Mercyhurst’s Learning Difference and Autism Initiative at Mercyhurst (AIM) recently received a $22,000 grant from the Edith L. Trees Charitable Trust.
The Learning Difference program, which is in its 30th year, helps students with learning disabilities to reduce physical, programmatic and attitudinal barriers. The program offers two levels of aid to students.
The AIM program supports students with autism to adjust and successfully progress through their college career. The program offers students academic, social, vocational and counseling support.
Lori Kavenay, secretary of the Learning Difference program, worked with Shelia Coon, director of External Affairs and Government Relations, to secure the grant. This was the first time the university submitted an application to the Pittsburgh-area trust.
Of the $22,000 grant, $12,000 will be going to the Learning Difference’s Kurzweil project, which helps students who struggle with reading, writing and studying to find new approaches to learning. The grant will help the program at both the main and North East campus to purchase a four-year license at a discounted price.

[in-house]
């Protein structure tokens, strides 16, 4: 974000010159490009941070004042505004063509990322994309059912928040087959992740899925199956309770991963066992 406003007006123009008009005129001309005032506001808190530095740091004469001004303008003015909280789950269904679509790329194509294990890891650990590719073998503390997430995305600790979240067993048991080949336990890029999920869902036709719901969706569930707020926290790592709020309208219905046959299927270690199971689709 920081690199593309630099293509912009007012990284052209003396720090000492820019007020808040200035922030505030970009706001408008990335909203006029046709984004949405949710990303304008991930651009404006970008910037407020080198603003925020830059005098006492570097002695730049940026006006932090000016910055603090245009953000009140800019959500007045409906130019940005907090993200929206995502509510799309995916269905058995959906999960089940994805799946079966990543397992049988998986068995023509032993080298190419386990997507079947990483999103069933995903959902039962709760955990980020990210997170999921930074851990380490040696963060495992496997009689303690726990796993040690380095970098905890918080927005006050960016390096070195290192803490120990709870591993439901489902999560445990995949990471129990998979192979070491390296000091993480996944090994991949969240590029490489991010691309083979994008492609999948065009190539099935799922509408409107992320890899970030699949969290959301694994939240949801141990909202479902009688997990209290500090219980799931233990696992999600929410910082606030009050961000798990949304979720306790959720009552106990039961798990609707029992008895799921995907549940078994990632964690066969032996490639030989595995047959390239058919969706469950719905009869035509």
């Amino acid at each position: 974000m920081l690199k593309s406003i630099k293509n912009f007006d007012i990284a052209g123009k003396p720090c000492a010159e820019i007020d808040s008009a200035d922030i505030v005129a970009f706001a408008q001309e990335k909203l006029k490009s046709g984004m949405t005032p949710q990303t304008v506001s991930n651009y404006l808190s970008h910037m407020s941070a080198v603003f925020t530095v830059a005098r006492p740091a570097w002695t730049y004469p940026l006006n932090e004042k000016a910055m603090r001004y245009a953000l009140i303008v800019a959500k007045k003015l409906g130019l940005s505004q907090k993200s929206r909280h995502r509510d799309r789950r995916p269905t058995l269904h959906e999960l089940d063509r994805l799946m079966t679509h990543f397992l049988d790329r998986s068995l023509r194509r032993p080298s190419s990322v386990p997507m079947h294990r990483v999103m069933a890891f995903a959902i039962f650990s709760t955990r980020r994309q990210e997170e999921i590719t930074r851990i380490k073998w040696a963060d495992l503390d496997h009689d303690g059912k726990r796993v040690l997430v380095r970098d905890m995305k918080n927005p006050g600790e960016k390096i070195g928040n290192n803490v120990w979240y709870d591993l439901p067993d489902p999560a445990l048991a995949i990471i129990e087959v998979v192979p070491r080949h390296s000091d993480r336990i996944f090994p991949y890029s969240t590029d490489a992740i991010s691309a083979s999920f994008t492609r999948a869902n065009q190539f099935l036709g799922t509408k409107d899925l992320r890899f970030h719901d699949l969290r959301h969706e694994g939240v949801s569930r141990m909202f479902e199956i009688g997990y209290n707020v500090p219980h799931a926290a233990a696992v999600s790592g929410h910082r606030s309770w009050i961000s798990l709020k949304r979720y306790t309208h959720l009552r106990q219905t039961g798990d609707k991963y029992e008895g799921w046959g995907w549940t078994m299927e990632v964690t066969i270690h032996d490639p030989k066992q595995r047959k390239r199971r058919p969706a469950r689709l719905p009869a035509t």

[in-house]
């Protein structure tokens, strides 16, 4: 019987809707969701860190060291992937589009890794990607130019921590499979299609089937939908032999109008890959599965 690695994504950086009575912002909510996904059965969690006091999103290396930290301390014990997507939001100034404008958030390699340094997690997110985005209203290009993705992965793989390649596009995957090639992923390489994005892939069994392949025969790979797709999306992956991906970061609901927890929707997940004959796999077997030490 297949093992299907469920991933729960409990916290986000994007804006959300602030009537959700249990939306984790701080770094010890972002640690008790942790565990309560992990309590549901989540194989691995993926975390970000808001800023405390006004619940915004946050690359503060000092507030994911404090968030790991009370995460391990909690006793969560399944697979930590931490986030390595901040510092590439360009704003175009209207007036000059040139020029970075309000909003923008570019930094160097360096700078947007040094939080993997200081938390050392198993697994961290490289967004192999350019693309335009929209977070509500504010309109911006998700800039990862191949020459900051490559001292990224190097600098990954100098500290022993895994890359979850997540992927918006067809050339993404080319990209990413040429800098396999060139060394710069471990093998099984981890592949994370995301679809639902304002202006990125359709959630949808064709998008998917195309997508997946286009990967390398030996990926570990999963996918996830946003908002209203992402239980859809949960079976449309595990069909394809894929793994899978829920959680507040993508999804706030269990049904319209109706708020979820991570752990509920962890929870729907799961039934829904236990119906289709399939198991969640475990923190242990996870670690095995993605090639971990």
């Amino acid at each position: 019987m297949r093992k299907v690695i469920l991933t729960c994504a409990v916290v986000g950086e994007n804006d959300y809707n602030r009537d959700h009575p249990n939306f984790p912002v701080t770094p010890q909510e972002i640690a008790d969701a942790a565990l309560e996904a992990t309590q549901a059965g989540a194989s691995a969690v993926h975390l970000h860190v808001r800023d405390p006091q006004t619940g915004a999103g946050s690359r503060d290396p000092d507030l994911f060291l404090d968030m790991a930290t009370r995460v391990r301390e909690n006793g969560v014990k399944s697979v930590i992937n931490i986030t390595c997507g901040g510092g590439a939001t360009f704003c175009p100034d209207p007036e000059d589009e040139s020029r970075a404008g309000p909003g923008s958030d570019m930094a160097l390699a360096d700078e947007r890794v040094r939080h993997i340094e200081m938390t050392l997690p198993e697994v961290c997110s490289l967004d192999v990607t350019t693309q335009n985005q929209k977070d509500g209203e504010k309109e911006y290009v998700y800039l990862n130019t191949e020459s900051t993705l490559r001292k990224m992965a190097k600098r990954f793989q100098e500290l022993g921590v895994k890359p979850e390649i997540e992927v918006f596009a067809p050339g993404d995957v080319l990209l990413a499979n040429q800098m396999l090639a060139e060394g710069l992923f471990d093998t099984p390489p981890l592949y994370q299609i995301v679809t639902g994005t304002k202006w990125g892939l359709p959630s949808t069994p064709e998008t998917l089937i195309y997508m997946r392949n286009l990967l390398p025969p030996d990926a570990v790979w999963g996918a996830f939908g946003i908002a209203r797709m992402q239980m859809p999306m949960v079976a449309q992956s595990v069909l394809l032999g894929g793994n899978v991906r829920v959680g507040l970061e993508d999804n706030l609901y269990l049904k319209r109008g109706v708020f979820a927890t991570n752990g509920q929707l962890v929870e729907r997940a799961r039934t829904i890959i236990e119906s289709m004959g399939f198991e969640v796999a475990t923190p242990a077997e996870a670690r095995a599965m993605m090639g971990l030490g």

The rest of the grant will be used for the AIM’s Career Path program.
AIM was introduced to Mercyhurst in 2008, and the Career Path program is the program’s newest project to help those with autism spectrum disorders.
The Career Path program aims to raise the unemployment level, currently at 83.2 percent, among those diagnosed with autism spectrum disorders.
According to the proposal of the grant, “Career path training and early exploration will allow for collaboration between employers and service providers to ensure the success of AIM students.”
The money from the grant will go toward four Career Path trips to New York City, Washington, D.C., Philadelphia, and Ann Arbor, Michigan. During these trips, eight AIM students will seek internships and find employment opportunities.